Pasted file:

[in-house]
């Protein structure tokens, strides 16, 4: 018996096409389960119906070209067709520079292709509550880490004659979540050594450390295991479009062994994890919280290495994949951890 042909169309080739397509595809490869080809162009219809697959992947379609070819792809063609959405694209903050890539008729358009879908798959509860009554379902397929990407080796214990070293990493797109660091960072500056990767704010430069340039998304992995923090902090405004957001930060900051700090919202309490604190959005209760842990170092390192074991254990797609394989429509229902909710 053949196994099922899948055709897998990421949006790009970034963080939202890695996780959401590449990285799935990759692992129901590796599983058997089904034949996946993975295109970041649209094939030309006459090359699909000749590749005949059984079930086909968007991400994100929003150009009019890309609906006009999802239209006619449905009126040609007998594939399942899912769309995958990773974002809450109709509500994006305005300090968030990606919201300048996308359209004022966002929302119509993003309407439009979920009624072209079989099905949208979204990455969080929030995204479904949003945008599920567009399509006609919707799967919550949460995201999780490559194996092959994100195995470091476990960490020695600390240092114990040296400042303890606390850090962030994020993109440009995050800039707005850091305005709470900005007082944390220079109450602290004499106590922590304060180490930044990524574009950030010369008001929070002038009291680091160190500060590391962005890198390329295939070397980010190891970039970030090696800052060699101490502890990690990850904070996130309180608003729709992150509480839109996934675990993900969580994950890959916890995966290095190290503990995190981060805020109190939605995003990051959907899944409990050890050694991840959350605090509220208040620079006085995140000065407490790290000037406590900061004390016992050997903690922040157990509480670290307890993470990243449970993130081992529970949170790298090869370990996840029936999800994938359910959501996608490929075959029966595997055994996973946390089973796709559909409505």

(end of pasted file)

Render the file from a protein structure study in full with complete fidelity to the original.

[in-house]
């Protein structure tokens, strides 16, 4: 018996096409389960119906070209067709520079292709509550880490004659979540050594450390295991479009062994994890919280290495994949951890 042909169309080739397509595809490869080809162009219809697959992947379609070819792809063609959405694209903050890539008729358009879908798959509860009554379902397929990407080796214990070293990493797109660091960072500056990767704010430069340039998304992995923090902090405004957001930060900051700090919202309490604190959005209760842990170092390192074991254990797609394989429509229902909710 053949196994099922899948055709897998990421949006790009970034963080939202890695996780959401590449990285799935990759692992129901590796599983058997089904034949996946993975295109970041649209094939030309006459090359699909000749590749005949059984079930086909968007991400994100929003150009009019890309609906006009999802239209006619449905009126040609007998594939399942899912769309995958990773974002809450109709509500994006305005300090968030990606919201300048996308359209004022966002929302119509993003309407439009979920009624072209079989099905949208979204990455969080929030995204479904949003945008599920567009399509006609919707799967919550949460995201999780490559194996092959994100195995470091476990960490020695600390240092114990040296400042303890606390850090962030994020993109440009995050800039707005850091305005709470900005007082944390220079109450602290004499106590922590304060180490930044990524574009950030010369008001929070002038009291680091160190500060590391962005890198390329295939070397980010190891970039970030090696800052060699101490502890990690990850904070996130309180608003729709992150509480839109996934675990993900969580994950890959916890995966290095190290503990995190981060805020109190939605995003990051959907899944409990050890050694991840959350605090509220208040620079006085995140000065407490790290000037406590900061004390016992050997903690922040157990509480670290307890993470990243449970993130081992529970949170790298090869370990996840029936999800994938359910959501996608490929075959029966595997055994996973946390089973796709559909409505």